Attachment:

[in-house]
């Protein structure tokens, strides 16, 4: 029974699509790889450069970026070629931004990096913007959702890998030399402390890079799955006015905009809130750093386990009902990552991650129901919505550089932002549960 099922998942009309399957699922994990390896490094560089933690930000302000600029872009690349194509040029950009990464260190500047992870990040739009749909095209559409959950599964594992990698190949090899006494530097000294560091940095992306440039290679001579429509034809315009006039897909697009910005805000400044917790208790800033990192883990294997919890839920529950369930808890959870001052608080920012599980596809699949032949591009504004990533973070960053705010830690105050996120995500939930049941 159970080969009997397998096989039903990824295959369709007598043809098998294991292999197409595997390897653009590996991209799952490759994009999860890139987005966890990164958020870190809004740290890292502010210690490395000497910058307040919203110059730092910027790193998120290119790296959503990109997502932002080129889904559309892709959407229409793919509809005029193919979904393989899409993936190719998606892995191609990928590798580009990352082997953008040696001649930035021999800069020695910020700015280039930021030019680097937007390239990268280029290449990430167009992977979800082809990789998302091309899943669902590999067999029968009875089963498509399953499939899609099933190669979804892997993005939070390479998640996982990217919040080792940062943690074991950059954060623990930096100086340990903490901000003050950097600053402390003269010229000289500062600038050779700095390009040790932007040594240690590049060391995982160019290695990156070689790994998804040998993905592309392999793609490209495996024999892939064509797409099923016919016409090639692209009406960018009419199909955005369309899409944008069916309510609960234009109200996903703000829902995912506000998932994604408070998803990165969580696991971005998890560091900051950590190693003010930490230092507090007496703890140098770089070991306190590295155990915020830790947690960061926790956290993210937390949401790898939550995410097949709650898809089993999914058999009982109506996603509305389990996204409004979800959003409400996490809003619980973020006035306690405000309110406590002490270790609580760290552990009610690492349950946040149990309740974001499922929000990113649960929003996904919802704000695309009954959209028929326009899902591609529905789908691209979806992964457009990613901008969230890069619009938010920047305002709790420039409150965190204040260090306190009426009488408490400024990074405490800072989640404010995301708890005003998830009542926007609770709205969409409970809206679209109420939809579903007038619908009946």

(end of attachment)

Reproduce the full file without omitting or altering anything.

[in-house]
């Protein structure tokens, strides 16, 4: 029974699509790889450069970026070629931004990096913007959702890998030399402390890079799955006015905009809130750093386990009902990552991650129901919505550089932002549960 099922998942009309399957699922994990390896490094560089933690930000302000600029872009690349194509040029950009990464260190500047992870990040739009749909095209559409959950599964594992990698190949090899006494530097000294560091940095992306440039290679001579429509034809315009006039897909697009910005805000400044917790208790800033990192883990294997919890839920529950369930808890959870001052608080920012599980596809699949032949591009504004990533973070960053705010830690105050996120995500939930049941 159970080969009997397998096989039903990824295959369709007598043809098998294991292999197409595997390897653009590996991209799952490759994009999860890139987005966890990164958020870190809004740290890292502010210690490395000497910058307040919203110059730092910027790193998120290119790296959503990109997502932002080129889904559309892709959407229409793919509809005029193919979904393989899409993936190719998606892995191609990928590798580009990352082997953008040696001649930035021999800069020695910020700015280039930021030019680097937007390239990268280029290449990430167009992977979800082809990789998302091309899943669902590999067999029968009875089963498509399953499939899609099933190669979804892997993005939070390479998640996982990217919040080792940062943690074991950059954060623990930096100086340990903490901000003050950097600053402390003269010229000289500062600038050779700095390009040790932007040594240690590049060391995982160019290695990156070689790994998804040998993905592309392999793609490209495996024999892939064509797409099923016919016409090639692209009406960018009419199909955005369309899409944008069916309510609960234009109200996903703000829902995912506000998932994604408070998803990165969580696991971005998890560091900051950590190693003010930490230092507090007496703890140098770089070991306190590295155990915020830790947690960061926790956290993210937390949401790898939550995410097949709650898809089993999914058999009982109506996603509305389990996204409004979800959003409400996490809003619980973020006035306690405000309110406590002490270790609580760290552990009610690492349950946040149990309740974001499922929000990113649960929003996904919802704000695309009954959209028929326009899902591609529905789908691209979806992964457009990613901008969230890069619009938010920047305002709790420039409150965190204040260090306190009426009488408490400024990074405490800072989640404010995301708890005003998830009542926007609770709205969409409970809206679209109420939809579903007038619908009946």